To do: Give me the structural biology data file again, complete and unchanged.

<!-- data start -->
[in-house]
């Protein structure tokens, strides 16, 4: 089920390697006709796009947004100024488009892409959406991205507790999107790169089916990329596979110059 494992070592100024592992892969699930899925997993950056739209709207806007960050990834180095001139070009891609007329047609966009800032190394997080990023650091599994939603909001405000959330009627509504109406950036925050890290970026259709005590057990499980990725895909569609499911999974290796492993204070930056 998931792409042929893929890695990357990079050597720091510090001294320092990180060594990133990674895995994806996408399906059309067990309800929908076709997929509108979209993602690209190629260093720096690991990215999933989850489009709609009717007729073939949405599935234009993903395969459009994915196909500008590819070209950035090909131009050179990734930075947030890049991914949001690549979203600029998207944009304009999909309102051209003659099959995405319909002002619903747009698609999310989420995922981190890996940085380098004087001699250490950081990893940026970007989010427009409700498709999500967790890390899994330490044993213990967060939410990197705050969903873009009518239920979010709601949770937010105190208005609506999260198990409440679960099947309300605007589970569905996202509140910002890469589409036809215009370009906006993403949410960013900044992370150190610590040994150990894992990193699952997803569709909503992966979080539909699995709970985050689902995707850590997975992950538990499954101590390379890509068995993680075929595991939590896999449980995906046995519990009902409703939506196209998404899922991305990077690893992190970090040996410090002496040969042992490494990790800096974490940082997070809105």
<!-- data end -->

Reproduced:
[in-house]
């Protein structure tokens, strides 16, 4: 089920390697006709796009947004100024488009892409959406991205507790999107790169089916990329596979110059 494992070592100024592992892969699930899925997993950056739209709207806007960050990834180095001139070009891609007329047609966009800032190394997080990023650091599994939603909001405000959330009627509504109406950036925050890290970026259709005590057990499980990725895909569609499911999974290796492993204070930056 998931792409042929893929890695990357990079050597720091510090001294320092990180060594990133990674895995994806996408399906059309067990309800929908076709997929509108979209993602690209190629260093720096690991990215999933989850489009709609009717007729073939949405599935234009993903395969459009994915196909500008590819070209950035090909131009050179990734930075947030890049991914949001690549979203600029998207944009304009999909309102051209003659099959995405319909002002619903747009698609999310989420995922981190890996940085380098004087001699250490950081990893940026970007989010427009409700498709999500967790890390899994330490044993213990967060939410990197705050969903873009009518239920979010709601949770937010105190208005609506999260198990409440679960099947309300605007589970569905996202509140910002890469589409036809215009370009906006993403949410960013900044992370150190610590040994150990894992990193699952997803569709909503992966979080539909699995709970985050689902995707850590997975992950538990499954101590390379890509068995993680075929595991939590896999449980995906046995519990009902409703939506196209998404899922991305990077690893992190970090040996410090002496040969042992490494990790800096974490940082997070809105």